Still, I feel like they could name any movie at the end and I wouldn't be too surprised.   I can actually picture Jack Nicholson standing there and reading any of the titles, from "Avatar" to "Inglourious Basterds" to "Precious" to "The Hurt Locker."  I can honestly say I have no idea what film will win.

JEFF WELLS, HOLLYWOOD ELSEWHERE: I'll always be in awe of Harvey Weinstein's chutzpah, but "Inglourious Basterds" isn't going to win the best picture Oscar. How do I know this? I don't, not for certain. In fact, I don't know …. But I do know that the season has been dragging on and that entertainment journalists are getting bored and need to come up with scenarios that allow for some variation of the c.w. -- i.e., the winner will be either "Avatar" or "The Hurt Locker."

I'm also sensing that the Movie Godz, the aspirational angels of our nature, are feeling a wee bit antsy as we speak and have taken to hovering like Bruno Ganz and Otto Sander in "Wings of Desire" and intimating/whispering "don't...don't do this...not the baseball-bat movie ... think of how you'll feel the next morning ….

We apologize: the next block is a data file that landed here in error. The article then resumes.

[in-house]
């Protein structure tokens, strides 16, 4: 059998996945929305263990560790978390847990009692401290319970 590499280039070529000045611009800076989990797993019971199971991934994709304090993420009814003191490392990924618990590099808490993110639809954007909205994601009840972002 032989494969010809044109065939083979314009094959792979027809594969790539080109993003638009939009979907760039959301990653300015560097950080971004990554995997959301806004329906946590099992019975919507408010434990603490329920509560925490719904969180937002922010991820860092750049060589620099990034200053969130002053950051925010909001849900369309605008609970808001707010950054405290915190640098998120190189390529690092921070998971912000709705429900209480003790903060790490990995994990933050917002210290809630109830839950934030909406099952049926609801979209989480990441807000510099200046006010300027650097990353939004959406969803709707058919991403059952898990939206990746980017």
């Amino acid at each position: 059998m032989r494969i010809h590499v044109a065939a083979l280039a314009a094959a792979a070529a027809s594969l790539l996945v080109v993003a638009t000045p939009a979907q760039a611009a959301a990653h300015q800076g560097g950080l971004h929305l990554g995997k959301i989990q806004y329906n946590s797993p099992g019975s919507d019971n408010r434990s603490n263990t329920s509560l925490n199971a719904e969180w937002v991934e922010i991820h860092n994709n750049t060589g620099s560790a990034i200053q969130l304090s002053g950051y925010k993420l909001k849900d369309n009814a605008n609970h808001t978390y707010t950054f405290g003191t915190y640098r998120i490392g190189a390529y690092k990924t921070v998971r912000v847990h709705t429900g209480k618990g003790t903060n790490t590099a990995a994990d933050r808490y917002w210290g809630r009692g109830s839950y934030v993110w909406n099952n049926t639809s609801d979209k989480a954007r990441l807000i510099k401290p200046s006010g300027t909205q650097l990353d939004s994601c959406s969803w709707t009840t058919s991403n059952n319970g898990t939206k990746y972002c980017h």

When O'Neil predicted a "Basterds" win last November I wrote, "Trust me -- it'll never happen." This morning he notes that "Mathews is saying it really might happen and I still say it will." I'm fine with all this crap. The fever dream of a three-way race is better than an either-or. Without it things would be fairly flat, and we still have 2 1/2 weeks to go.

Read more – Jeff's full post here.


Beware: Here comes an 'Inglourious' upset at the Oscars